My only beef with the article is that Gladwell seems to be quick to blame patients for being all too willing to rush into their doctor’s office after they hear ads and ask if “X is right for them”. That’s asking a lot from patients who are dismally ignorant of medicine, prone to overdependence on their doctors, and gullible when they’re worried about the health of loved ones.
(3) An Obscene Story
Also in this week’s (Oct. 25th) New Yorker is writer Susan Sheehan’s heart-rending account of the life of Cassie Stromer, a 76-year-old widow living in Virginia who personifies perfectly America’s poor in this age of disappearing middle class. I can’t summarize this story, you need to read it in its entirety. And, alas, it’s not available online. It’s only 7 pages, so please seek it out in your store or library. This is a story everyone needs to hear. Her annual pension income is $9600, which puts her $300 over the poverty level and disqualifies her from full Medicaid benefits. Much of her income goes to pay for medical expenses, and the way she budgets her money so carefully and lives a meagre but dignified life is nothing short of heroic.
So why is this story obscene? Here’s the last few sentences, which speak for themselves:
This May, Cassie got some good news. Because of a formula involving her medical expenses, her rent was being reduced from $72 a month to $42. In September, however, she received a notice from the state telling her that her $58 Medicare premium would no longer be covered, meaning she would have to pay it herself. Earlier this month, Cassie’s lower denture broke again. “This time it’s shattered”, she says, “It’s harder to eat now. I can’t really chew anything.” She has to cut up her food into small pieces. She says there’s nothing she can do about it. “I don’t have any more money today than I did last February, and I won’t have any more tomorrow.”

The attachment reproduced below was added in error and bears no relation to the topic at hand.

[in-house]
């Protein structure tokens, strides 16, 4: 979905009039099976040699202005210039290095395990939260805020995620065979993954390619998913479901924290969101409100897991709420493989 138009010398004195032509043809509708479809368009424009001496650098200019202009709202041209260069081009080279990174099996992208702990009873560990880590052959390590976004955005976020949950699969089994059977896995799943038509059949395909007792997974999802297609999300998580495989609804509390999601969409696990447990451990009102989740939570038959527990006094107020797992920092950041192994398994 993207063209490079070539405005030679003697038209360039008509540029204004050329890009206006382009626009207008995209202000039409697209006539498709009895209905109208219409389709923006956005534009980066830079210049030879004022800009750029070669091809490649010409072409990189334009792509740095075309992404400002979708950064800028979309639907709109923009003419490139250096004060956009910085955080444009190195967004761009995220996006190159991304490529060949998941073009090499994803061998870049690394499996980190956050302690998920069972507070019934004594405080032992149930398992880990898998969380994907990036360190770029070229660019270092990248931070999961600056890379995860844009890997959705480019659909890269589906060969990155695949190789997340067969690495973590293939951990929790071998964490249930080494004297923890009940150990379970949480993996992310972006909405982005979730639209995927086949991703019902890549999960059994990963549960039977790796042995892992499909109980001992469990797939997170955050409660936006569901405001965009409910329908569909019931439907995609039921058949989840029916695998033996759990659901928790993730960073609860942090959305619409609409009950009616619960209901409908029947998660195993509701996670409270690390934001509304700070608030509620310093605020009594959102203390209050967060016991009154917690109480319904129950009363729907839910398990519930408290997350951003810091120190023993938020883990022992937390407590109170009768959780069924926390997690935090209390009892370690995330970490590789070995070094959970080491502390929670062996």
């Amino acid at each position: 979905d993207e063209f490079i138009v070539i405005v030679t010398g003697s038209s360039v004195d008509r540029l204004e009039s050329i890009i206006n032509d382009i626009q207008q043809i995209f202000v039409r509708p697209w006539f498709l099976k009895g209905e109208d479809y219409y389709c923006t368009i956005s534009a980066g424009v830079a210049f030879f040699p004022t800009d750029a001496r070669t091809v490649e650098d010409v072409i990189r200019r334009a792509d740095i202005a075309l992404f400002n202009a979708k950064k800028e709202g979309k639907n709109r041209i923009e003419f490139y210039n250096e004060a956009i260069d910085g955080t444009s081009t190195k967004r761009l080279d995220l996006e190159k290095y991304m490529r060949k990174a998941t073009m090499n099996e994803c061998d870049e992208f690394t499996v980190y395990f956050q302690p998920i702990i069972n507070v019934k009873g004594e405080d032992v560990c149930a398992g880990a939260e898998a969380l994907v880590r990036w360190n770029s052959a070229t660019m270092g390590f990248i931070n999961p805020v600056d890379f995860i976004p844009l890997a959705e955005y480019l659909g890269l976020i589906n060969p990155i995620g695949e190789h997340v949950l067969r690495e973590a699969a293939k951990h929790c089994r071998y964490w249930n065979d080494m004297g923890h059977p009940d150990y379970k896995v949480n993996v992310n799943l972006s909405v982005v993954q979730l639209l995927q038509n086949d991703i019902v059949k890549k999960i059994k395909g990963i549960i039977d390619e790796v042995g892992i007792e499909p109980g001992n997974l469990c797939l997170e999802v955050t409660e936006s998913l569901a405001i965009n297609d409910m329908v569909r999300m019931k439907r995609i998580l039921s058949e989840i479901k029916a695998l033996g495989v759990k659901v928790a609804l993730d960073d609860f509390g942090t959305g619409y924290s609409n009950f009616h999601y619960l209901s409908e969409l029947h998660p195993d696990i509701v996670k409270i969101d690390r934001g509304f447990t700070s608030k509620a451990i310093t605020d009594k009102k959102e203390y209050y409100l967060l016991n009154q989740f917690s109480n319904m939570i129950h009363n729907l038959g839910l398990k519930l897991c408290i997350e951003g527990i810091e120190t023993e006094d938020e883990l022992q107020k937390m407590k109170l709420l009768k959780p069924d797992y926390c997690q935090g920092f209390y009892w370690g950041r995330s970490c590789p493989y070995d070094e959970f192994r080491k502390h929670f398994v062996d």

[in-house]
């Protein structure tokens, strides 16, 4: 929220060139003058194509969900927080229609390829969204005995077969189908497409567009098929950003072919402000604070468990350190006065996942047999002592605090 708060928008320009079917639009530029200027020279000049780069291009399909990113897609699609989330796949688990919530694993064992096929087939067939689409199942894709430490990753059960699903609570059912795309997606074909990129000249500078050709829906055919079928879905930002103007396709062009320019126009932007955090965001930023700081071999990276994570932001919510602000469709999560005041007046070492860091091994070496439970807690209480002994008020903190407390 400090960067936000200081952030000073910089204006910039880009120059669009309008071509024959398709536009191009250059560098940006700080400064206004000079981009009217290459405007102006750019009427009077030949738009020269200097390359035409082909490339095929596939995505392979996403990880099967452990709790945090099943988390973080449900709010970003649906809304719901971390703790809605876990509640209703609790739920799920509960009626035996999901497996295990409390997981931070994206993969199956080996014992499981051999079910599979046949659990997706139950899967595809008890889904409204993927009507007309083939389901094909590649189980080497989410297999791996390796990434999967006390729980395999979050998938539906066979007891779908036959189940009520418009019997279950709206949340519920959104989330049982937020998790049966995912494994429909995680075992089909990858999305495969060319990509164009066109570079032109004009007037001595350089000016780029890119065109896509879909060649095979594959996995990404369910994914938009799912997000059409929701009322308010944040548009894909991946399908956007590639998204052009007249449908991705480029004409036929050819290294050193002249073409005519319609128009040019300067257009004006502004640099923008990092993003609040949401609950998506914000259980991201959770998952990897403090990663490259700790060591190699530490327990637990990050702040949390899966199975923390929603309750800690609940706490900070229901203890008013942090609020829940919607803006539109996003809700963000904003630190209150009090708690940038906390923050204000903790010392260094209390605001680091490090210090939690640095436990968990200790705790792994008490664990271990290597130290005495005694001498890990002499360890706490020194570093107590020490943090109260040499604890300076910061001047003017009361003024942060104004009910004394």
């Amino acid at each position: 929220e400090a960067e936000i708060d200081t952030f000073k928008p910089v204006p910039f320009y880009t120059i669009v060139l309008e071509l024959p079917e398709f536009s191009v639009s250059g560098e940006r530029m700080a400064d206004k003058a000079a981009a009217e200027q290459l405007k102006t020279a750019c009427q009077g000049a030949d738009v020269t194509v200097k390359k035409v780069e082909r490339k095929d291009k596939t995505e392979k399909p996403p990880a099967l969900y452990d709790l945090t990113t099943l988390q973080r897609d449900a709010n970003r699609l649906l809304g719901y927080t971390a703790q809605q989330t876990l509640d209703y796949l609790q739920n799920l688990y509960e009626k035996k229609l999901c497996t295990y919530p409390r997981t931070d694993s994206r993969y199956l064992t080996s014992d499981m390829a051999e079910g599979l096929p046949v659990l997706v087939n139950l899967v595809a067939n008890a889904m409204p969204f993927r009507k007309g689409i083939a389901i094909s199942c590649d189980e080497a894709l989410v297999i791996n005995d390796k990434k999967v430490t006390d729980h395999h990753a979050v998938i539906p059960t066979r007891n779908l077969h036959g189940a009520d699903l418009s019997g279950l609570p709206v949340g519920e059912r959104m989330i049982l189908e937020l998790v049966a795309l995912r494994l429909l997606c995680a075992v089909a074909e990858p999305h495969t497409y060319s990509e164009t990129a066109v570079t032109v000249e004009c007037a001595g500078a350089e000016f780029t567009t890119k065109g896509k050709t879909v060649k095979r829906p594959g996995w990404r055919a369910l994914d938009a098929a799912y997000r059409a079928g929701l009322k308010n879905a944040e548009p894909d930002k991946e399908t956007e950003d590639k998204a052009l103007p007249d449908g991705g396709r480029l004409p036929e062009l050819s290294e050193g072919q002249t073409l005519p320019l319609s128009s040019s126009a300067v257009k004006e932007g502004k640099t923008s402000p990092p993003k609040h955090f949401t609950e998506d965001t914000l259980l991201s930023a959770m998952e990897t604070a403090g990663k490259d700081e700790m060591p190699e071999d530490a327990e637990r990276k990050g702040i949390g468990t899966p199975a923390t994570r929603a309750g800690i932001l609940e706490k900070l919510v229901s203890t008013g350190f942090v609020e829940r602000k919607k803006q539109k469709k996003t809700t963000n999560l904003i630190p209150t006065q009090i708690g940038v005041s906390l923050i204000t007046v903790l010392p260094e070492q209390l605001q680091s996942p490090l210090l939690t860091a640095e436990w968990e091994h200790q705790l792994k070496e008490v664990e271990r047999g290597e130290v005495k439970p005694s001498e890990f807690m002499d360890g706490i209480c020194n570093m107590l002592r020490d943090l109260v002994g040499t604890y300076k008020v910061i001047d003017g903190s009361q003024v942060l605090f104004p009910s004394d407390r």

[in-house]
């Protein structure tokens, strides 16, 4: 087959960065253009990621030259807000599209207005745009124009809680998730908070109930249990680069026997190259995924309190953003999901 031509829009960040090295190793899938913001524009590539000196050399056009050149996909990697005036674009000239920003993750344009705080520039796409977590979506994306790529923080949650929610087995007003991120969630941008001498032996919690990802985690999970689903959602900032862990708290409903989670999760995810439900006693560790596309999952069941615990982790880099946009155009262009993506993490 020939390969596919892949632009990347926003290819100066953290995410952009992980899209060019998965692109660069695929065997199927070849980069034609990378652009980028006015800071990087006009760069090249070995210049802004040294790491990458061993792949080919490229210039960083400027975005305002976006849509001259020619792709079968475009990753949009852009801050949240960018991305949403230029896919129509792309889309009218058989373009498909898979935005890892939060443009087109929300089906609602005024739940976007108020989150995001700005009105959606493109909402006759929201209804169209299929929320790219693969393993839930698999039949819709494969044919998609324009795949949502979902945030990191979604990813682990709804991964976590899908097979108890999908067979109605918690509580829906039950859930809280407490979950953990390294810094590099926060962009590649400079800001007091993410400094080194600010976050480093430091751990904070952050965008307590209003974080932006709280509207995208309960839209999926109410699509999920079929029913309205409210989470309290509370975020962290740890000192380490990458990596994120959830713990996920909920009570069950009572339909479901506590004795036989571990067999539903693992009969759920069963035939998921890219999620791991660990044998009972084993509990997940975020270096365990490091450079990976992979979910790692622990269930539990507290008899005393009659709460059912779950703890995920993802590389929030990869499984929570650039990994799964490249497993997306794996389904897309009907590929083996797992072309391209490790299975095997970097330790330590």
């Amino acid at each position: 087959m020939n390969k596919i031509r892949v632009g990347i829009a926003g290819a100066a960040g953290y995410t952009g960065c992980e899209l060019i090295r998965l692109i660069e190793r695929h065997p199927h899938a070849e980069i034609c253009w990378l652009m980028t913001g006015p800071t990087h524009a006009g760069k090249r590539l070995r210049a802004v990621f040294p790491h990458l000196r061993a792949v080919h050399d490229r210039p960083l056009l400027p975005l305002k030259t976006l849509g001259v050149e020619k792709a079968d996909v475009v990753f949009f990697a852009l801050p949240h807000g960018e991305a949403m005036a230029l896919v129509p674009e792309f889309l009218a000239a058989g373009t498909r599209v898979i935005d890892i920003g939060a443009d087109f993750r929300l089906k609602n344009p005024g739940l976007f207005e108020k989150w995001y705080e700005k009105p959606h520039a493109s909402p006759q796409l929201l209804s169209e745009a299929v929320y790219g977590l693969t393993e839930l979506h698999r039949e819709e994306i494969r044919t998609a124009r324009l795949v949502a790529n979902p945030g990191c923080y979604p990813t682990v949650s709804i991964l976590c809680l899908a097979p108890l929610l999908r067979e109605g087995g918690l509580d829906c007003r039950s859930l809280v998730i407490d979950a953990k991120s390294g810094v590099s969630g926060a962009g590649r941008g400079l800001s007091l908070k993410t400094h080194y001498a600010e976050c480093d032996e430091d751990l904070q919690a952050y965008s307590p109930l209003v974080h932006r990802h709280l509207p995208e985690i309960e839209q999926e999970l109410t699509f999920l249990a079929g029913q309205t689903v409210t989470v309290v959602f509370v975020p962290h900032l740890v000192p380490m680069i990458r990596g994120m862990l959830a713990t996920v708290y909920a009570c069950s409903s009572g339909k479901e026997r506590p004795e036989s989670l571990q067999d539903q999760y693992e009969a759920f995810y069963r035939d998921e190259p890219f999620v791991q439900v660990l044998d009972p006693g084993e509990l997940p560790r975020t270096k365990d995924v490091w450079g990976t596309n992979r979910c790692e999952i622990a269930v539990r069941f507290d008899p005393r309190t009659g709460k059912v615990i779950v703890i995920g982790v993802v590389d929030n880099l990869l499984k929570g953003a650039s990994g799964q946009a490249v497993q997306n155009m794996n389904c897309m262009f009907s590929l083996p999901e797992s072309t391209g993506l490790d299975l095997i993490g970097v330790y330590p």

Meanwhile, the f***ing politicians, bargaining in backrooms for favours for their corporate donors and friends while drinking expensive champagne and fifty-dollar entrees paid for by taxpayers, continue to spout the rhetoric that “most” Americans have good health care, and that it would be “too expensive” to provide universal health care to all, while insinuating that abuse of the system is widespread and that those that don’t have coverage are somehow responsible for their own misfortune. Cassie’s story belies these cynical and horrendous claims. And the fact that so many brave and proud Americans, tens of millions of undeserving poor with stories like Cassie’s, are mere pawns in this rich-man’s debate, is what’s obscene.